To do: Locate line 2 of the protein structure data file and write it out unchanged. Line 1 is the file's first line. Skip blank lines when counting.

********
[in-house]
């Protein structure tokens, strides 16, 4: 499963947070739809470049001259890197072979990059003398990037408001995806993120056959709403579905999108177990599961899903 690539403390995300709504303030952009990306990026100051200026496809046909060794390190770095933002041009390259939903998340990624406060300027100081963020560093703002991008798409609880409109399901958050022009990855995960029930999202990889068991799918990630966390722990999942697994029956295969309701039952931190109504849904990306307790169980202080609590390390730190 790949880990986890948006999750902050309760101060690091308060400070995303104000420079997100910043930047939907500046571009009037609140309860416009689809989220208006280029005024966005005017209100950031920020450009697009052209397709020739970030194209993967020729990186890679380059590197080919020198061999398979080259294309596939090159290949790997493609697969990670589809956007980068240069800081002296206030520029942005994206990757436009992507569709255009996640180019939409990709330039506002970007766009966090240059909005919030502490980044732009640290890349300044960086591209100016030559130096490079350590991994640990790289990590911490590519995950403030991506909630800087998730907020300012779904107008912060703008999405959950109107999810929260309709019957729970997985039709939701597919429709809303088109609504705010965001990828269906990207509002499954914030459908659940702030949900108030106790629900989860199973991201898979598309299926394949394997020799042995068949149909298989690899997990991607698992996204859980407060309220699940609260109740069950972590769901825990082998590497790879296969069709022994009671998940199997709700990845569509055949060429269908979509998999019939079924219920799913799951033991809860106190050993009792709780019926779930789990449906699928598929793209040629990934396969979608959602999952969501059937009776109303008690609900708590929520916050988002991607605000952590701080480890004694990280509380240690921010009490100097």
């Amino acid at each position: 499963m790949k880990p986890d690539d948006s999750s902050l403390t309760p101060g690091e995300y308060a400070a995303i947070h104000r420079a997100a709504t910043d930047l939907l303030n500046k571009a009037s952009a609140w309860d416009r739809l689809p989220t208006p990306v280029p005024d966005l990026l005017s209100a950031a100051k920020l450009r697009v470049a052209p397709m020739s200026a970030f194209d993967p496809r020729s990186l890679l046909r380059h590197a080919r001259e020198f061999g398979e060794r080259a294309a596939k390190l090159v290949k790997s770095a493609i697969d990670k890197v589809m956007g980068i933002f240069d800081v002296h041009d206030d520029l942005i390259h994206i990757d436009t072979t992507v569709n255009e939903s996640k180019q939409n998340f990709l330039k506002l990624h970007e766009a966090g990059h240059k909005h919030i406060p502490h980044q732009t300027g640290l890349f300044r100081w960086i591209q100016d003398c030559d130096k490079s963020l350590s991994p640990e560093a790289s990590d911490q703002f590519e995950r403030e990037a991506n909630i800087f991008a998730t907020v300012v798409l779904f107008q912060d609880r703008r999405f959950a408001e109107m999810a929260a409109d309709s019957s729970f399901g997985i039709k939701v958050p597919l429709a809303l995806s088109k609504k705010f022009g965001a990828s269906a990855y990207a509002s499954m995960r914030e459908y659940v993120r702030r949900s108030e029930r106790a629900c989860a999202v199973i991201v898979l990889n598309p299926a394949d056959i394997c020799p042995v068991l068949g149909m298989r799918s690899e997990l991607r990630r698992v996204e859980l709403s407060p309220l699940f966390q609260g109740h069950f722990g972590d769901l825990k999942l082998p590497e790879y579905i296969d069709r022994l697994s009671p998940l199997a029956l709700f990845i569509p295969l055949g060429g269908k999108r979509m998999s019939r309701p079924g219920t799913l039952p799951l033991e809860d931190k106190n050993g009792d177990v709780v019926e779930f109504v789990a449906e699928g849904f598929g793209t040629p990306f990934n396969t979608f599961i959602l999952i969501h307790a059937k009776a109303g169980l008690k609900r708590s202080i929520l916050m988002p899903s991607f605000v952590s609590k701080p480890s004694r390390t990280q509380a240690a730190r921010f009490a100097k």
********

């Protein structure tokens, strides 16, 4: 499963947070739809470049001259890197072979990059003398990037408001995806993120056959709403579905999108177990599961899903 690539403390995300709504303030952009990306990026100051200026496809046909060794390190770095933002041009390259939903998340990624406060300027100081963020560093703002991008798409609880409109399901958050022009990855995960029930999202990889068991799918990630966390722990999942697994029956295969309701039952931190109504849904990306307790169980202080609590390390730190 790949880990986890948006999750902050309760101060690091308060400070995303104000420079997100910043930047939907500046571009009037609140309860416009689809989220208006280029005024966005005017209100950031920020450009697009052209397709020739970030194209993967020729990186890679380059590197080919020198061999398979080259294309596939090159290949790997493609697969990670589809956007980068240069800081002296206030520029942005994206990757436009992507569709255009996640180019939409990709330039506002970007766009966090240059909005919030502490980044732009640290890349300044960086591209100016030559130096490079350590991994640990790289990590911490590519995950403030991506909630800087998730907020300012779904107008912060703008999405959950109107999810929260309709019957729970997985039709939701597919429709809303088109609504705010965001990828269906990207509002499954914030459908659940702030949900108030106790629900989860199973991201898979598309299926394949394997020799042995068949149909298989690899997990991607698992996204859980407060309220699940609260109740069950972590769901825990082998590497790879296969069709022994009671998940199997709700990845569509055949060429269908979509998999019939079924219920799913799951033991809860106190050993009792709780019926779930789990449906699928598929793209040629990934396969979608959602999952969501059937009776109303008690609900708590929520916050988002991607605000952590701080480890004694990280509380240690921010009490100097």